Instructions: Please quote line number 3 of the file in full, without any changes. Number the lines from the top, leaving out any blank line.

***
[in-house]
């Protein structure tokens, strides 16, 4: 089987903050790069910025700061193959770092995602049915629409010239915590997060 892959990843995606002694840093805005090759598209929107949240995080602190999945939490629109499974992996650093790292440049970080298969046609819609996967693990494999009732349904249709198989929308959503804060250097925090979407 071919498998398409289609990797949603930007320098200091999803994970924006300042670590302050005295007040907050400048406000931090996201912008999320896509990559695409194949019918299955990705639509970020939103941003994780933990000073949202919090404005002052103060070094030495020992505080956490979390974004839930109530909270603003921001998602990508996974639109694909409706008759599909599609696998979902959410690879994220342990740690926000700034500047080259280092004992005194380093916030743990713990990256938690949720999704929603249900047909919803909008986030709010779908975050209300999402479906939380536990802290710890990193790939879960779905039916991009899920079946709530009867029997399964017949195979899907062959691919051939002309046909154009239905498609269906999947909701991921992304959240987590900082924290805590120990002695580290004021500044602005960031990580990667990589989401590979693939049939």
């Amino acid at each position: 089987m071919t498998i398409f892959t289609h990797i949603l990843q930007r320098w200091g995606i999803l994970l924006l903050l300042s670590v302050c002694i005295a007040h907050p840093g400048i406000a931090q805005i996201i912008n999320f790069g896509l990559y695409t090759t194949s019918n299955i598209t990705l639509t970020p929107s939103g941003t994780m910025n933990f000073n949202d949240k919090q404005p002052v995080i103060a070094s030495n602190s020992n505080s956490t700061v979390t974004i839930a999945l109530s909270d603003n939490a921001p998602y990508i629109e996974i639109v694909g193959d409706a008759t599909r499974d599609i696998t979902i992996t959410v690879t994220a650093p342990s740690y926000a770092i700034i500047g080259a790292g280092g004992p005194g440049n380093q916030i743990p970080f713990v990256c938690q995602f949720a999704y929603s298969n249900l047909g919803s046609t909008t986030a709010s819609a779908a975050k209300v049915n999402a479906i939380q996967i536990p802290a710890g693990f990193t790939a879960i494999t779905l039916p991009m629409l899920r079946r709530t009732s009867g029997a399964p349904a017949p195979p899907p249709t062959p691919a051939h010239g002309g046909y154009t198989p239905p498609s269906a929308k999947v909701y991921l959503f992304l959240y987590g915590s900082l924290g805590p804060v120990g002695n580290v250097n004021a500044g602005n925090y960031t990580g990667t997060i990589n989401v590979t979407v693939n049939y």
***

């Amino acid at each position: 089987m071919t498998i398409f892959t289609h990797i949603l990843q930007r320098w200091g995606i999803l994970l924006l903050l300042s670590v302050c002694i005295a007040h907050p840093g400048i406000a931090q805005i996201i912008n999320f790069g896509l990559y695409t090759t194949s019918n299955i598209t990705l639509t970020p929107s939103g941003t994780m910025n933990f000073n949202d949240k919090q404005p002052v995080i103060a070094s030495n602190s020992n505080s956490t700061v979390t974004i839930a999945l109530s909270d603003n939490a921001p998602y990508i629109e996974i639109v694909g193959d409706a008759t599909r499974d599609i696998t979902i992996t959410v690879t994220a650093p342990s740690y926000a770092i700034i500047g080259a790292g280092g004992p005194g440049n380093q916030i743990p970080f713990v990256c938690q995602f949720a999704y929603s298969n249900l047909g919803s046609t909008t986030a709010s819609a779908a975050k209300v049915n999402a479906i939380q996967i536990p802290a710890g693990f990193t790939a879960i494999t779905l039916p991009m629409l899920r079946r709530t009732s009867g029997a399964p349904a017949p195979p899907p249709t062959p691919a051939h010239g002309g046909y154009t198989p239905p498609s269906a929308k999947v909701y991921l959503f992304l959240y987590g915590s900082l924290g805590p804060v120990g002695n580290v250097n004021a500044g602005n925090y960031t990580g990667t997060i990589n989401v590979t979407v693939n049939y």